I spot him from the stage as I’m preparing for soundcheck, as he moves purposefully through the crowd of bearded and tie-dye-clad hiking enthusiasts gathered here for the Trail Days Festival. He stands out, wearing a U.S. Army WWII-era dress uniform, with his black hair parted on one side. His appearance isn’t happenstance; his khaki trousers match his Eisenhower jacket, and there’s a wartime unit patch sewn on one shoulder. Occasionally he smiles, and in one hand he holds what appears to be a leather-bound Bible. He could almost be a character from a period drama, or a wartime newsreel. I wonder briefly if I’m seeing a ghost, even though I’m not inclined to believe in such things.

I wonder who he is. A WWII re-enactor? Some sort of missionary, hoping his anachronistic dress might draw you into a conversation where he can introduce to his Lord and Savior Jesus Christ? A few people greet him, suggesting he’s not a stranger. Maybe he’s one of those beloved local oddballs that often grace the streets of small towns in American pop culture, from The Andy Griffith Show to Northern Exposure. He sits at a table, opens his book and begins reading.

My attention shifts and by the time I look again in his direction, he’s gone. My thoughts turn inward as the band warms up. For the last several weeks I’ve felt a strange sense of disconnection in my life. It’s not depression, which I’m quite familiar with, but something different. This is my first time at this festival, and normally in these situations I’d either be incredibly self-conscious or excited at a new experience. Today, though, I feel nothing, as if I’m not really there, and even playing music on stage – something that’s been at the center of my life since I was teen – doesn’t really register, feels almost forced somehow, a role where I struggle to remember the lines. Unlike the the man in the uniform, it’s as if I’ve stepped into a movie, a simulacrum of reality, and not out of one. Maybe I’m a ghost myself.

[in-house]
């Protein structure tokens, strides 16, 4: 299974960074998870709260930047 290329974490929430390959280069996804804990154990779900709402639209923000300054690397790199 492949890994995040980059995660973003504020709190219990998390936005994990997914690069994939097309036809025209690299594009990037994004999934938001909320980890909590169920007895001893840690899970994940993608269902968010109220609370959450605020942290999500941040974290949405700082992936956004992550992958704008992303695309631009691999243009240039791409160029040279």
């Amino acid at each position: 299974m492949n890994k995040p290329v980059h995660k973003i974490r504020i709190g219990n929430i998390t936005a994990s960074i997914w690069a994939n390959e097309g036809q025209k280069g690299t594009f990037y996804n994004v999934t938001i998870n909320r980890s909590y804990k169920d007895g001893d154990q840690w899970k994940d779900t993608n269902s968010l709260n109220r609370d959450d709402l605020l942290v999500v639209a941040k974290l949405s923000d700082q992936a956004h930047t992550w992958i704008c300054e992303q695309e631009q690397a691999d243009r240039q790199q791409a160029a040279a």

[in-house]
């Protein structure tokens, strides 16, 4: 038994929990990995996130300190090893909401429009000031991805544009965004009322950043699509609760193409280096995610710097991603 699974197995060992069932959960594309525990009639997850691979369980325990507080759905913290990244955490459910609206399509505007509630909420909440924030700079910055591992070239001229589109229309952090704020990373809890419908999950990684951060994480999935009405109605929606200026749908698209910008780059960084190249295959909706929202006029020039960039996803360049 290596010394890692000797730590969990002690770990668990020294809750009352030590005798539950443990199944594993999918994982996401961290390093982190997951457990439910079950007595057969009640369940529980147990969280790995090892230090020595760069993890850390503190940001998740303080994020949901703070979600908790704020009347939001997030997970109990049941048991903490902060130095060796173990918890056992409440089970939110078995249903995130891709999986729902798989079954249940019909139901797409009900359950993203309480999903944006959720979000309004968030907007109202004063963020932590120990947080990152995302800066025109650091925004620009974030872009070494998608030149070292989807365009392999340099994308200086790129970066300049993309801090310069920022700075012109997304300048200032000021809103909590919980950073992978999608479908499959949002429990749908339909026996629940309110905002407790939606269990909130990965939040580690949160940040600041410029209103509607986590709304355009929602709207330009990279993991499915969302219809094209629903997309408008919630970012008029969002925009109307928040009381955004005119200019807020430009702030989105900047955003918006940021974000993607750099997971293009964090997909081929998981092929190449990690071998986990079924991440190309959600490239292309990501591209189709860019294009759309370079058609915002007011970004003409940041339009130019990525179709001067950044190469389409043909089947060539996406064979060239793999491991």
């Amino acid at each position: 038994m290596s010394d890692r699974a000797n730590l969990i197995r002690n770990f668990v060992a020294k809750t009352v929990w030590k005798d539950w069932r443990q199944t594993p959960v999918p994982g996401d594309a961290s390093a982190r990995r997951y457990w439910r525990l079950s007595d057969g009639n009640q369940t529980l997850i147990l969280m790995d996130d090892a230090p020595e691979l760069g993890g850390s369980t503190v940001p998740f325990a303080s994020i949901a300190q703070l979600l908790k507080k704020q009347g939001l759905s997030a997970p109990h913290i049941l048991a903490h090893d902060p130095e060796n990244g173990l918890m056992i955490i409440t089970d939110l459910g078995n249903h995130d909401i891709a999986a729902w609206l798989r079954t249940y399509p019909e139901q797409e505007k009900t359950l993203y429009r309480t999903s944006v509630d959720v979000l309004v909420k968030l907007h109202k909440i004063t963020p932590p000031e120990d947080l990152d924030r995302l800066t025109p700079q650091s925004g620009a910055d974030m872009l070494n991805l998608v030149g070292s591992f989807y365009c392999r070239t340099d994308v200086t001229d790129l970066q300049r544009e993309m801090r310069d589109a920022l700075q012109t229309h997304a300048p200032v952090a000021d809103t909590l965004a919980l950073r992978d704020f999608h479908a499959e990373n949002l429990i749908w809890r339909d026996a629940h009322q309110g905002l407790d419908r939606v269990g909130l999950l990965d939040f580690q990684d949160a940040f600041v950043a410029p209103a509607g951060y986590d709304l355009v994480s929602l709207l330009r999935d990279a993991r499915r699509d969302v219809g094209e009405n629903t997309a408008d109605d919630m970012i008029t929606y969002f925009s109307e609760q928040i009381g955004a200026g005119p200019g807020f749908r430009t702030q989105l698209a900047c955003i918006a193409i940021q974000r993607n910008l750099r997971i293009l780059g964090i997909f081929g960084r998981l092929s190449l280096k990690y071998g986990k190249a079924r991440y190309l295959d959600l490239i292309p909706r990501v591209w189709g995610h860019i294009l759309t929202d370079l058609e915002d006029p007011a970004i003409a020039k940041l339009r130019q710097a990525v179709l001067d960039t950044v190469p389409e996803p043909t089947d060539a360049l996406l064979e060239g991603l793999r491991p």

I’ve read that in post-Reign of Terror Paris, young people would tie red threads around their necks in mockery of the wounds of the guillotine, as a way of processing the trauma of the revolution. The last year, with its pandemic, social unrest and attempted insurrection have affected many of us in ways that we can’t even begin to understand. What mattered before may not mean what it used to. Like a character in the garb of another century, events have wrenched me out of my time and left me disoriented.

I’ve just gone through four years of life under a would-be autocrat, a year of a deadly pandemic, and the whole apocalyptic s**tstorm culminating in a deadly insurrection by white nationalists. It probably shouldn’t be surprising that I’m ambivalent about playing music again or doing other things that I once loved, or simultaneously indifferent to and anxious about the future. Most of us are ruminating on the deeper meanings of our lives, questions once ignored but that were laid bare by the experience of what we’ve been through and our confrontations with both our conscience and our mortality. I have a feeling that a lot of once-important things are going to feel trivial for a long time to come.

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